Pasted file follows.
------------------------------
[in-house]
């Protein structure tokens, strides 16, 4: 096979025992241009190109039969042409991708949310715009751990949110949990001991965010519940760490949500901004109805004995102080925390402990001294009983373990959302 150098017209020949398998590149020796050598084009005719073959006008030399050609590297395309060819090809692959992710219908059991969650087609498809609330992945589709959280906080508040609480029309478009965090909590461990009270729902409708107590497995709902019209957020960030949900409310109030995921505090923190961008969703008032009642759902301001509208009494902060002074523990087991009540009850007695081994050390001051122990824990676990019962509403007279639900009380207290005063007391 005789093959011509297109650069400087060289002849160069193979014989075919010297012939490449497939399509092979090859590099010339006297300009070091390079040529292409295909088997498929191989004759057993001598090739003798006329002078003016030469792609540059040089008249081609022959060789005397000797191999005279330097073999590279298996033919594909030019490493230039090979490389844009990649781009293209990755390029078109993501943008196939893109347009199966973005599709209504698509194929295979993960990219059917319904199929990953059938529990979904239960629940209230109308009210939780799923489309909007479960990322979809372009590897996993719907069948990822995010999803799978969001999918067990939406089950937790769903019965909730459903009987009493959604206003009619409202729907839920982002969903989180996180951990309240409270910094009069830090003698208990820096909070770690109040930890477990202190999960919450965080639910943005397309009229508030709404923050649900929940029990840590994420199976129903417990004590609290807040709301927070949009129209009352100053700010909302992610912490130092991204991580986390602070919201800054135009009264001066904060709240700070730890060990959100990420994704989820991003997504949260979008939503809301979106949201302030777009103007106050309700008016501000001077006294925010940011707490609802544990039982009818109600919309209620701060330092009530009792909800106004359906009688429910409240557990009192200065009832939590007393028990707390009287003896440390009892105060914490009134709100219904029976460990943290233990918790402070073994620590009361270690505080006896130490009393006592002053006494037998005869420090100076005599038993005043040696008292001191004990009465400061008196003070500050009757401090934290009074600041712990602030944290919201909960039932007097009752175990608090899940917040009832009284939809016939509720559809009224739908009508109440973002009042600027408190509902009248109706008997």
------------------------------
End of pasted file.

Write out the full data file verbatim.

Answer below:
[in-house]
């Protein structure tokens, strides 16, 4: 096979025992241009190109039969042409991708949310715009751990949110949990001991965010519940760490949500901004109805004995102080925390402990001294009983373990959302 150098017209020949398998590149020796050598084009005719073959006008030399050609590297395309060819090809692959992710219908059991969650087609498809609330992945589709959280906080508040609480029309478009965090909590461990009270729902409708107590497995709902019209957020960030949900409310109030995921505090923190961008969703008032009642759902301001509208009494902060002074523990087991009540009850007695081994050390001051122990824990676990019962509403007279639900009380207290005063007391 005789093959011509297109650069400087060289002849160069193979014989075919010297012939490449497939399509092979090859590099010339006297300009070091390079040529292409295909088997498929191989004759057993001598090739003798006329002078003016030469792609540059040089008249081609022959060789005397000797191999005279330097073999590279298996033919594909030019490493230039090979490389844009990649781009293209990755390029078109993501943008196939893109347009199966973005599709209504698509194929295979993960990219059917319904199929990953059938529990979904239960629940209230109308009210939780799923489309909007479960990322979809372009590897996993719907069948990822995010999803799978969001999918067990939406089950937790769903019965909730459903009987009493959604206003009619409202729907839920982002969903989180996180951990309240409270910094009069830090003698208990820096909070770690109040930890477990202190999960919450965080639910943005397309009229508030709404923050649900929940029990840590994420199976129903417990004590609290807040709301927070949009129209009352100053700010909302992610912490130092991204991580986390602070919201800054135009009264001066904060709240700070730890060990959100990420994704989820991003997504949260979008939503809301979106949201302030777009103007106050309700008016501000001077006294925010940011707490609802544990039982009818109600919309209620701060330092009530009792909800106004359906009688429910409240557990009192200065009832939590007393028990707390009287003896440390009892105060914490009134709100219904029976460990943290233990918790402070073994620590009361270690505080006896130490009393006592002053006494037998005869420090100076005599038993005043040696008292001191004990009465400061008196003070500050009757401090934290009074600041712990602030944290919201909960039932007097009752175990608090899940917040009832009284939809016939509720559809009224739908009508109440973002009042600027408190509902009248109706008997």